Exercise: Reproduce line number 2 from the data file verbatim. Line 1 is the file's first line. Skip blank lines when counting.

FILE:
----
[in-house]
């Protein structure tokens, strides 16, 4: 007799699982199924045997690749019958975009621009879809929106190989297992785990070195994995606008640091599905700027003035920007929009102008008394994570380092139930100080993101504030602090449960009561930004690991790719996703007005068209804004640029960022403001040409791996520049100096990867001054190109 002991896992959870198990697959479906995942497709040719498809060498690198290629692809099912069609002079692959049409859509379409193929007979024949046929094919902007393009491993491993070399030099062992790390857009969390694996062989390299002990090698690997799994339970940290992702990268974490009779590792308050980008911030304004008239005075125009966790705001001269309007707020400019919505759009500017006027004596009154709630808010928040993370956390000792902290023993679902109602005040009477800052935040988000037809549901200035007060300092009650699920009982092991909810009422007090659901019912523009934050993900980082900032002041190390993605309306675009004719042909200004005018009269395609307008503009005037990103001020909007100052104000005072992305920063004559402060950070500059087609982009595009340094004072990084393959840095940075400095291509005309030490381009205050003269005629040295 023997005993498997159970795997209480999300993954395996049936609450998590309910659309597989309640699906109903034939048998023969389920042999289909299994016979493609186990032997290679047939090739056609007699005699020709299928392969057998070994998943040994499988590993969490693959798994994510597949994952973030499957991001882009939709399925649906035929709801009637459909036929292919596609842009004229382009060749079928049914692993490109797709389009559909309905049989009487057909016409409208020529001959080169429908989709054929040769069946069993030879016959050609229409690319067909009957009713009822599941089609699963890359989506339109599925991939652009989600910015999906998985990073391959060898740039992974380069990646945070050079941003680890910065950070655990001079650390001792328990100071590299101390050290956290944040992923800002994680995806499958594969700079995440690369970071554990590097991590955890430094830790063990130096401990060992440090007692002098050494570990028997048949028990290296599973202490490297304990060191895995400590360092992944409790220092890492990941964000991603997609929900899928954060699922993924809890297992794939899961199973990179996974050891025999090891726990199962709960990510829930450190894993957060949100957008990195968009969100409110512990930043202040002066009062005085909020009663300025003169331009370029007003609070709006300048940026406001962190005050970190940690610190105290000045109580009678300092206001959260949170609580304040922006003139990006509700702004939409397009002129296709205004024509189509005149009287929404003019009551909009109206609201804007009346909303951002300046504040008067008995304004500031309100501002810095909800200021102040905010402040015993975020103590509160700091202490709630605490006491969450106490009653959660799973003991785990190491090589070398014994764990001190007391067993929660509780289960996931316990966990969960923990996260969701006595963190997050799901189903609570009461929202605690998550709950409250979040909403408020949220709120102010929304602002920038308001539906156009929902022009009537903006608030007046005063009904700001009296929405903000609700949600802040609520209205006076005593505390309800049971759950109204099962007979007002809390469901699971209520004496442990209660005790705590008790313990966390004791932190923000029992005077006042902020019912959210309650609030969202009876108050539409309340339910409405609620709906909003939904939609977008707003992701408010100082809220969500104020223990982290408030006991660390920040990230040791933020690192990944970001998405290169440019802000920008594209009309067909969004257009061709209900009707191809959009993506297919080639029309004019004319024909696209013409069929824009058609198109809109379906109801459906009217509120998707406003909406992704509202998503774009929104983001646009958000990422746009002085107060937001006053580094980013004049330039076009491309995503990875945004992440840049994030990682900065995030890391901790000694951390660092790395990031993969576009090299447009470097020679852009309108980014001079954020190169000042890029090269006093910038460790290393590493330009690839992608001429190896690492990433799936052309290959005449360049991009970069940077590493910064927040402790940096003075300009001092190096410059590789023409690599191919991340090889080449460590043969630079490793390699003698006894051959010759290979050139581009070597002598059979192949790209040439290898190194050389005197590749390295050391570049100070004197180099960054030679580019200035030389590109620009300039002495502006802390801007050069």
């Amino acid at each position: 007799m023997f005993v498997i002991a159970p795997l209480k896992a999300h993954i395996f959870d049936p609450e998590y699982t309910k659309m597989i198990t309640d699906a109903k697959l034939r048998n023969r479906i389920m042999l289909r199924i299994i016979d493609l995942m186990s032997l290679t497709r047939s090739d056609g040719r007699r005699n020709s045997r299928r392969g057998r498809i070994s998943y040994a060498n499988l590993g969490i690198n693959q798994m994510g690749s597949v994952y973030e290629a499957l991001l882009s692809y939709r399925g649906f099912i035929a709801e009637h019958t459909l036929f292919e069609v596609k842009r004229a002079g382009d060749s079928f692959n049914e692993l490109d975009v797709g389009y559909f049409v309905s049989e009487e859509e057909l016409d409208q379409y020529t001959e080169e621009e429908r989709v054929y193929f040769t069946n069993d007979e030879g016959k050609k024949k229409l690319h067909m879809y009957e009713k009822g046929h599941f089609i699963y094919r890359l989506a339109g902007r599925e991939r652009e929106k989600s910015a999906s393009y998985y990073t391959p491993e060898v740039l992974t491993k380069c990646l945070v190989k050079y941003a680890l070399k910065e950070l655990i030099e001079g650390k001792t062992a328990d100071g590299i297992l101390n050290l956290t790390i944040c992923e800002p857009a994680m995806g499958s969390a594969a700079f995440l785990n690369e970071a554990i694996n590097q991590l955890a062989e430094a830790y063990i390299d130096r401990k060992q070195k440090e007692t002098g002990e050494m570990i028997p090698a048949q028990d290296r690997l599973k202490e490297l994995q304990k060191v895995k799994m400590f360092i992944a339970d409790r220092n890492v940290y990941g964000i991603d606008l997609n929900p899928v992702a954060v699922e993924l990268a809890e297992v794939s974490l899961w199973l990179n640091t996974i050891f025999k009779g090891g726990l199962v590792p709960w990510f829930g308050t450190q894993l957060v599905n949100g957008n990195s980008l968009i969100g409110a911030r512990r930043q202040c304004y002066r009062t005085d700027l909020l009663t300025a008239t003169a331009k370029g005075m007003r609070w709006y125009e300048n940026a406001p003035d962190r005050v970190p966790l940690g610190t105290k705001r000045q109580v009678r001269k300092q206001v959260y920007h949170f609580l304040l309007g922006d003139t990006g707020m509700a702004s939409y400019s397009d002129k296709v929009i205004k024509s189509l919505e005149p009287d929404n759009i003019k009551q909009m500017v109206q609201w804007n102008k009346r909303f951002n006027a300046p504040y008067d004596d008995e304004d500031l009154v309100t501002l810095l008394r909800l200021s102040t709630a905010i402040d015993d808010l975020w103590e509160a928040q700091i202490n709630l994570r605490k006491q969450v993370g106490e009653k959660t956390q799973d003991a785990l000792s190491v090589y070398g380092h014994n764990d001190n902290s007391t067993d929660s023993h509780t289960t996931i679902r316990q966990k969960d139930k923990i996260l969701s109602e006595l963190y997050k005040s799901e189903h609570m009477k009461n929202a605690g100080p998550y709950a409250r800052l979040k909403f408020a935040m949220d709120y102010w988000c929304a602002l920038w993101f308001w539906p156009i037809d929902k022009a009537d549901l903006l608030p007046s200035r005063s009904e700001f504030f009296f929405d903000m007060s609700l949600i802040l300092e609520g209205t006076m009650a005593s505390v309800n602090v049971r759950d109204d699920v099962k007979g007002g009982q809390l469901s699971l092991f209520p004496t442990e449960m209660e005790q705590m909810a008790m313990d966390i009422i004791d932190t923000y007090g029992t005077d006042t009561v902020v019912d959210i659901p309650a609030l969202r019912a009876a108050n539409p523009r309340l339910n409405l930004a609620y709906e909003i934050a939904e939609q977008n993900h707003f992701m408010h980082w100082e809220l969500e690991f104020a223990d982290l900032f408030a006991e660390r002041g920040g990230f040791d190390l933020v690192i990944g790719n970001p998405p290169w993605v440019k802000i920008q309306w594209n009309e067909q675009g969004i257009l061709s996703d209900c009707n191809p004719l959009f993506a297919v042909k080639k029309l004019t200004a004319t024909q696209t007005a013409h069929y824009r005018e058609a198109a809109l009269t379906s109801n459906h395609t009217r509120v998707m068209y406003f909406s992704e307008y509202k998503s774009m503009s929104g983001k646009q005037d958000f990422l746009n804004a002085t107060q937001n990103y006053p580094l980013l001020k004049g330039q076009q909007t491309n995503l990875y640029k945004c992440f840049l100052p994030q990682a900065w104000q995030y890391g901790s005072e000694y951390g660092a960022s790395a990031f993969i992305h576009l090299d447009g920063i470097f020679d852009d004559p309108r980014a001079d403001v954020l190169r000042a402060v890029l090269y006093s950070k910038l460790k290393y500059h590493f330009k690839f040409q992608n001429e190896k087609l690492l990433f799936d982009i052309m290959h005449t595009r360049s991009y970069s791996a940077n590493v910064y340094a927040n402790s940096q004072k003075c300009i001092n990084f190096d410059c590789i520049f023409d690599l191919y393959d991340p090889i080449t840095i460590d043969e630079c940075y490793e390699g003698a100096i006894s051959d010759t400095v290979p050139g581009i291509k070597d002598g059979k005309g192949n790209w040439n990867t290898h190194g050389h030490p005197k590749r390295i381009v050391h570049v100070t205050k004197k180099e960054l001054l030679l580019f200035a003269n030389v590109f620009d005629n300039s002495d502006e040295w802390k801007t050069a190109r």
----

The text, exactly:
């Protein structure tokens, strides 16, 4: 007799699982199924045997690749019958975009621009879809929106190989297992785990070195994995606008640091599905700027003035920007929009102008008394994570380092139930100080993101504030602090449960009561930004690991790719996703007005068209804004640029960022403001040409791996520049100096990867001054190109 002991896992959870198990697959479906995942497709040719498809060498690198290629692809099912069609002079692959049409859509379409193929007979024949046929094919902007393009491993491993070399030099062992790390857009969390694996062989390299002990090698690997799994339970940290992702990268974490009779590792308050980008911030304004008239005075125009966790705001001269309007707020400019919505759009500017006027004596009154709630808010928040993370956390000792902290023993679902109602005040009477800052935040988000037809549901200035007060300092009650699920009982092991909810009422007090659901019912523009934050993900980082900032002041190390993605309306675009004719042909200004005018009269395609307008503009005037990103001020909007100052104000005072992305920063004559402060950070500059087609982009595009340094004072990084393959840095940075400095291509005309030490381009205050003269005629040295 023997005993498997159970795997209480999300993954395996049936609450998590309910659309597989309640699906109903034939048998023969389920042999289909299994016979493609186990032997290679047939090739056609007699005699020709299928392969057998070994998943040994499988590993969490693959798994994510597949994952973030499957991001882009939709399925649906035929709801009637459909036929292919596609842009004229382009060749079928049914692993490109797709389009559909309905049989009487057909016409409208020529001959080169429908989709054929040769069946069993030879016959050609229409690319067909009957009713009822599941089609699963890359989506339109599925991939652009989600910015999906998985990073391959060898740039992974380069990646945070050079941003680890910065950070655990001079650390001792328990100071590299101390050290956290944040992923800002994680995806499958594969700079995440690369970071554990590097991590955890430094830790063990130096401990060992440090007692002098050494570990028997048949028990290296599973202490490297304990060191895995400590360092992944409790220092890492990941964000991603997609929900899928954060699922993924809890297992794939899961199973990179996974050891025999090891726990199962709960990510829930450190894993957060949100957008990195968009969100409110512990930043202040002066009062005085909020009663300025003169331009370029007003609070709006300048940026406001962190005050970190940690610190105290000045109580009678300092206001959260949170609580304040922006003139990006509700702004939409397009002129296709205004024509189509005149009287929404003019009551909009109206609201804007009346909303951002300046504040008067008995304004500031309100501002810095909800200021102040905010402040015993975020103590509160700091202490709630605490006491969450106490009653959660799973003991785990190491090589070398014994764990001190007391067993929660509780289960996931316990966990969960923990996260969701006595963190997050799901189903609570009461929202605690998550709950409250979040909403408020949220709120102010929304602002920038308001539906156009929902022009009537903006608030007046005063009904700001009296929405903000609700949600802040609520209205006076005593505390309800049971759950109204099962007979007002809390469901699971209520004496442990209660005790705590008790313990966390004791932190923000029992005077006042902020019912959210309650609030969202009876108050539409309340339910409405609620709906909003939904939609977008707003992701408010100082809220969500104020223990982290408030006991660390920040990230040791933020690192990944970001998405290169440019802000920008594209009309067909969004257009061709209900009707191809959009993506297919080639029309004019004319024909696209013409069929824009058609198109809109379906109801459906009217509120998707406003909406992704509202998503774009929104983001646009958000990422746009002085107060937001006053580094980013004049330039076009491309995503990875945004992440840049994030990682900065995030890391901790000694951390660092790395990031993969576009090299447009470097020679852009309108980014001079954020190169000042890029090269006093910038460790290393590493330009690839992608001429190896690492990433799936052309290959005449360049991009970069940077590493910064927040402790940096003075300009001092190096410059590789023409690599191919991340090889080449460590043969630079490793390699003698006894051959010759290979050139581009070597002598059979192949790209040439290898190194050389005197590749390295050391570049100070004197180099960054030679580019200035030389590109620009300039002495502006802390801007050069």